8. Colorful editors: The Old, The Good and The Young

So on last section we ended up with a working black-on-white editor. And we wanted to add some color to our Scheme code. In this section we'll take a look at he current syntax highlighting stuff in the NetBeans Platform. While doing so we'll learn about Editor Settings and module installers. Since this is a complex issue I'm afraid I'll split the stuff in two different entries.

Figure 32. The Old, The Good and The Young

The Old, The Good and The Young

8.1. Adding color to editors: The Old, The Good and The Young!

As far as I have seen there are at least three ways to add color to your editors in the NetBeans platform: there is the ugly, old way (the one I will be following here), the standard way (the one explained in the excellent NetBeans Syntax Highlighting Tutorial) and the young one (the one that is currently on the works).

So why all these methods? Well, these different ways to do the same thing show how NetBeans has evolved. The old method is probably not a proper way to do things nowadays (but it has its advantages, as we'll see). The "good way" is a better approach, and it's the current way to add syntax highlighting. And the "young" way is indeed young, still in its infancy, and the NetBeans Team is still polishing it.

The good news is that all these three methods are backwards compatible, so "the old way" to add coloring to text is a subset of "the good way". And "the young" is in turn a superset of the previous one.

Let's give them a quick review, let's understand how they relate to each other and see what the pros and cons of each one are.

The ugly, old way

The old way to add color to your editors is the one I will be following here. I will be doing so because this mechanism requires only the NetBeans Editor Library and, as a consequence, the method allows you to use the same technique in standalone editors. And having a standalone editor with syntax highlighting is something really interesting for me, so I can add it to my Swing applications!!

As we will see, this old way to do things is just a subset of the method described in the NetBeans Syntax Highlighting Module Tutorial ("The Good"). We can always move to "The Good" mechanism by adding some extra Java and XML files.

The good

The good way to add color to your editors in the NetBeans Platform is summarized in the NetBeans Syntax Highligthing Module Tutorial. This is basically the same as the old way, but requires some additional classes and files.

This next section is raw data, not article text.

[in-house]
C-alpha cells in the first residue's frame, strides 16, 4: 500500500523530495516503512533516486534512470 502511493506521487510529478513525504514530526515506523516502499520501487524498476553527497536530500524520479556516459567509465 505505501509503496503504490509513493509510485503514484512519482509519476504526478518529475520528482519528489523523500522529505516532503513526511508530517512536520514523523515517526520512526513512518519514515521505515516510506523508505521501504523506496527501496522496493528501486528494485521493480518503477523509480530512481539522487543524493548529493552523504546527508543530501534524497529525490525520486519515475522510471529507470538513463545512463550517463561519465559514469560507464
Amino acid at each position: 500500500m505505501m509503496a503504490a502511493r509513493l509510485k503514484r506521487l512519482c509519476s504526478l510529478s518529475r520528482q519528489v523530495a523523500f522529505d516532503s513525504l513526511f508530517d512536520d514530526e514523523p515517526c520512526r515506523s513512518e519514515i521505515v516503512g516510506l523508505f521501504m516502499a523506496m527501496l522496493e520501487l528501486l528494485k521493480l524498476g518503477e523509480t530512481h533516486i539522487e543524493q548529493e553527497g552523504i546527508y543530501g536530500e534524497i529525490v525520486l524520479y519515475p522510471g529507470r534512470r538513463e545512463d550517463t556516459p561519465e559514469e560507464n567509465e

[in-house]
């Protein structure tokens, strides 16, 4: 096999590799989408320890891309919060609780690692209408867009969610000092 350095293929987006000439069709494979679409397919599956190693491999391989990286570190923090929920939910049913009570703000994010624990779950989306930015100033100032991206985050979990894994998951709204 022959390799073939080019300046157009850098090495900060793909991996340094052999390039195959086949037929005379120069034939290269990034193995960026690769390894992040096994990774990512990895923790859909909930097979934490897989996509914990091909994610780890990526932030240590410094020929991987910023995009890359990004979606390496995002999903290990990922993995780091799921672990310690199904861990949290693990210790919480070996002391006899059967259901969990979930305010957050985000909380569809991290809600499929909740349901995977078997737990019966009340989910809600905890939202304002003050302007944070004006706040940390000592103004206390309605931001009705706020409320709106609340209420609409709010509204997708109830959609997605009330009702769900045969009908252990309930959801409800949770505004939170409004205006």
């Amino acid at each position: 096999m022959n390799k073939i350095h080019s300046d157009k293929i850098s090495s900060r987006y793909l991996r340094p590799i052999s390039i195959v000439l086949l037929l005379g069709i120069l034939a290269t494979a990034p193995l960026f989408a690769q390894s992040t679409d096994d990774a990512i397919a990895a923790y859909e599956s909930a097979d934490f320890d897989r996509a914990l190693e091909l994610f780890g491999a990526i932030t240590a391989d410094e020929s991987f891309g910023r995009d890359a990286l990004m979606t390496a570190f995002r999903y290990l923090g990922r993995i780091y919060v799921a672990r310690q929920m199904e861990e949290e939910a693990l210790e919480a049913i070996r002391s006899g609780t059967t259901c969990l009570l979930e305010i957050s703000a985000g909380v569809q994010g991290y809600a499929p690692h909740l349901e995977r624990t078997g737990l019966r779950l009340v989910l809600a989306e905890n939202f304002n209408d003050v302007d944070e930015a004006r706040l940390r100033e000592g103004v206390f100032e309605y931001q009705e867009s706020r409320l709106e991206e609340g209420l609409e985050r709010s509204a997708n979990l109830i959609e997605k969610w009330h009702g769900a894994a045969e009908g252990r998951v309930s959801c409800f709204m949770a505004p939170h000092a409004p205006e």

This good way is an evolution over the previous one. The main benefit of this method is that colors can be easily edited by the user using the new Options Dialog. This new Options Dialog presents some sample text to the user (sample text you can define, of course), and allows easy selection of colors for the differents parts of the text. If you are running the NetBeans IDE and choose the "Tools/Options" menu item you'll see what I mean. You have special entries for assigning colors to the editors. This is just cool.

Furthermore, "the good" way allows you to use "color schemes" that represent a combination of colors. NetBeans includes two color schemes: the NetBeans default color scheme and the "City Lights" color scheme (that uses a black background for the editor). The old mechanism does not allow these features, and makes it more difficult for the user to change colors easily.

As you can see the "good mechanism" is much more advanced than the previous one. As a consequence it depends on some more modules, and makes it more difficult to use it on a standalone editor in a Swing application.

Figure 33. The Old vs. The Good ways to color your texts

The Old vs. The Good ways to color your texts

(Click to enlarge)

So I will follow the old way, and I may add an extra module to "upgrade" the old mechanism into the new one.

The young

The new way to assign colors to your editors is to use some sort of grammar files, using the Lexer Module. So you can add colors to your favourite languages much more easily. This module has been added to NetBeans CVS Trunk as of 2006-10-04, after passing an exhaustive API review (remember I told you that NetBeans Team was very strict about APIs?). Although this mechanism has been added recently to NetBeans CVS Trunk, the fact is that it has been around for quite a long time. You can see examples (using an old version of the Lexer Module) at the Coyote Project.

The lexer module makes things easier for you, because you can define syntax coloring more easily using text files. Furthermore, it makes it easier to work with files that require different syntaxes (such as JSP files, that require an HTML syntax and a Java syntax). It also makes things even faster, and requires less parsing and overhead than the previous mechanisms.